Wednesday, June 17, 2009

A Separate Peace by John Knowles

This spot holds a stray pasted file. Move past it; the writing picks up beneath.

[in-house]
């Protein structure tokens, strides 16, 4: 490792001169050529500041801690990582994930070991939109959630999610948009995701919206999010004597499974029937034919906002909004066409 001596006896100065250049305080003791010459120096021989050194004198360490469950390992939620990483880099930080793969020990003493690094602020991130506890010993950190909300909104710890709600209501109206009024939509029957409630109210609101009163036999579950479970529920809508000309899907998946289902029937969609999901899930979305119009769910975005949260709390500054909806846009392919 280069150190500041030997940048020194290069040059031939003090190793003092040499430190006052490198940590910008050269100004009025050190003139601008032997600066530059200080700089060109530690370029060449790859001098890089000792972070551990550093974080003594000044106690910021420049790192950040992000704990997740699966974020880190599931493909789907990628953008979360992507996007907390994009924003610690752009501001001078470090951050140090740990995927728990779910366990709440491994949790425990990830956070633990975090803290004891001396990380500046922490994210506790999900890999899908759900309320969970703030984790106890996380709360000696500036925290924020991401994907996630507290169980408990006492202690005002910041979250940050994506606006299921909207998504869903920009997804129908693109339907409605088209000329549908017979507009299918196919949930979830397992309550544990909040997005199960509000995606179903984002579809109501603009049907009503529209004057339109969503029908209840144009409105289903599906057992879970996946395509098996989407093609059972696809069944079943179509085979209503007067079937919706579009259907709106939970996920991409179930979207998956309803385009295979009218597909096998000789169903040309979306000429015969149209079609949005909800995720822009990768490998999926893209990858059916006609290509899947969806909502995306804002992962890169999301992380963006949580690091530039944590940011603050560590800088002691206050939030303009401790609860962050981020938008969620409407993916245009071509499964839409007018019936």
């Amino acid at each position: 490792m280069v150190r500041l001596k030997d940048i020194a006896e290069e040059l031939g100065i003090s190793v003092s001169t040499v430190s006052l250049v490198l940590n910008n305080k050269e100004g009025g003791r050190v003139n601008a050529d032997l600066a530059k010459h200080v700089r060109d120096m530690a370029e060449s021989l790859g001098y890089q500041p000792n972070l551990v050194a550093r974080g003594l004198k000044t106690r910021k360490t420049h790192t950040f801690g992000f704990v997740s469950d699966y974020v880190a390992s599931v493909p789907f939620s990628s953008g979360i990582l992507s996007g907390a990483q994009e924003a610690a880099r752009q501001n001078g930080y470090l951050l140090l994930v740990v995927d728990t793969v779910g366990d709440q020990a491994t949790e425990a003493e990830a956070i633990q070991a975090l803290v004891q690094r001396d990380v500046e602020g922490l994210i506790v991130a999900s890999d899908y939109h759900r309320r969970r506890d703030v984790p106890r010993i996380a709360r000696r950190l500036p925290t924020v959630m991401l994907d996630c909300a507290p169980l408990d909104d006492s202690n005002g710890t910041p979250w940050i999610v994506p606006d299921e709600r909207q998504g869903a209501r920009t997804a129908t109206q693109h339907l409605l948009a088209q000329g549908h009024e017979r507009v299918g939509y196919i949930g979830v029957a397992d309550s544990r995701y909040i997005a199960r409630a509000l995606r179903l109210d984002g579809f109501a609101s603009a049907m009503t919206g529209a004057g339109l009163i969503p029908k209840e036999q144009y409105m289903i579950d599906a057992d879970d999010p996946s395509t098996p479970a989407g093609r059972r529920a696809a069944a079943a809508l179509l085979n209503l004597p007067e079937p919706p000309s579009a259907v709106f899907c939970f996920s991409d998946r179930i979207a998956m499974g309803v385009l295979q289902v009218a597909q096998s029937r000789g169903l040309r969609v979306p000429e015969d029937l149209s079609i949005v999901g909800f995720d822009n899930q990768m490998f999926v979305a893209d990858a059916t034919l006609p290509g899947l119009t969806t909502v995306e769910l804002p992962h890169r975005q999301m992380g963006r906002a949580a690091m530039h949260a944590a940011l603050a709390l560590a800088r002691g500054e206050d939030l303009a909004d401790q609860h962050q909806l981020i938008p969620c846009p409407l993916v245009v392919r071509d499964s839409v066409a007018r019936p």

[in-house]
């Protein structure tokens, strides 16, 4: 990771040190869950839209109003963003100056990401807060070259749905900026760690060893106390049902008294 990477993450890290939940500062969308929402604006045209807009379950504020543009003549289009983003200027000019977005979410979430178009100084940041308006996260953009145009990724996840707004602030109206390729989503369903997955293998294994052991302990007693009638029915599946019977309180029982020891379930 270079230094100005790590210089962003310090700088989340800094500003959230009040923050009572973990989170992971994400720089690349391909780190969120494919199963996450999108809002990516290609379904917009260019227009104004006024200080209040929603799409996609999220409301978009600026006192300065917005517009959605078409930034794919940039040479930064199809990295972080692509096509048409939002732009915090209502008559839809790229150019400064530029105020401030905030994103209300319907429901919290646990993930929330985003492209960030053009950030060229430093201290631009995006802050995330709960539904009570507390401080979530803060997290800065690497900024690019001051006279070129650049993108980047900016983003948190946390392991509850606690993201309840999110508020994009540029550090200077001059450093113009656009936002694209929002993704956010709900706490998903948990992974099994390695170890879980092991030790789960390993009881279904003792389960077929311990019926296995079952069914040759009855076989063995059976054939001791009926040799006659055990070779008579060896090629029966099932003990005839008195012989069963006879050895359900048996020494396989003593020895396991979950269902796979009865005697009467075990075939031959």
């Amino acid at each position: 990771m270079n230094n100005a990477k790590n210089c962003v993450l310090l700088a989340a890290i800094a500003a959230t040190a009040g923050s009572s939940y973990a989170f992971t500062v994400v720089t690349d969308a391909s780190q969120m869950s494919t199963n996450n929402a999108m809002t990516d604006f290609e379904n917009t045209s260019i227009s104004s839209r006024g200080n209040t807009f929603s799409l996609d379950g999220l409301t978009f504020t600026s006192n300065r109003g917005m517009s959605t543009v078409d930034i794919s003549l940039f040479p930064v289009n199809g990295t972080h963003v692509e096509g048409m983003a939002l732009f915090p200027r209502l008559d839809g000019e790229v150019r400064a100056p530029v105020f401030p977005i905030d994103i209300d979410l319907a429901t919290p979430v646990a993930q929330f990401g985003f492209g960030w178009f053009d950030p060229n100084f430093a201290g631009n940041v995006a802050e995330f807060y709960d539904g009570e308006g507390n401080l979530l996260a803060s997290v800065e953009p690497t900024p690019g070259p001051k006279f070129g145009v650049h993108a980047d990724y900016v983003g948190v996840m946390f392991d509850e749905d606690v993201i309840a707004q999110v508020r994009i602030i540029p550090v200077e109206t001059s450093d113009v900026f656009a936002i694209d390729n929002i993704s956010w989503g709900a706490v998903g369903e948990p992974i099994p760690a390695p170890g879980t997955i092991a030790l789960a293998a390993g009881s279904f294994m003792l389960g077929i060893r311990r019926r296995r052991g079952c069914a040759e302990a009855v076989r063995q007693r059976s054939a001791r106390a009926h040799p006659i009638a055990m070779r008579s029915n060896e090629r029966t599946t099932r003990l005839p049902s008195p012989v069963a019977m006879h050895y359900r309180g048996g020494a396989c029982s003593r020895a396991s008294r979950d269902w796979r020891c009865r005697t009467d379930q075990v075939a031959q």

If you've been following my blog, you know that I really like coming of age stories. One of my favorite ones is A Separate Peace by John Knowles. I first read this novel the summer before ninth grade (from the dreaded summer reading list!) and liked it but was a little confused, nay overwhelmed, by the tragic events within. The story concerns the friendship between two prep school boys, Gene and Phineas, in the early 1940s, before the U.S. went to war. The grown-up Gene is the narrator of the novel, so the reader becomes familiar with this character's adolescent, as well as adult, personality. We are less acquainted with Phineas' nature, but we do know he is an optimist, a happy upbeat boy whom everyone likes. He's a great foil to Gene's darker, brooding personality. Gene is jealous of Phineas' charisma, and in the central bone-chilling scene, damages his friend forever. My fourteen year old self wondered why he would do such a thing. At forty-one years old, I still ponder this question but think the answer has something to do with adolescent impulse control. Also, when I reread this novel as an adult, I understood the meaning of the title. The adult Gene is telling his story in order to make peace with his actions of long ago. He's forging a peace separate from Phineas, WWII, boarding school politics--all of his history. Gene is making peace with himself.

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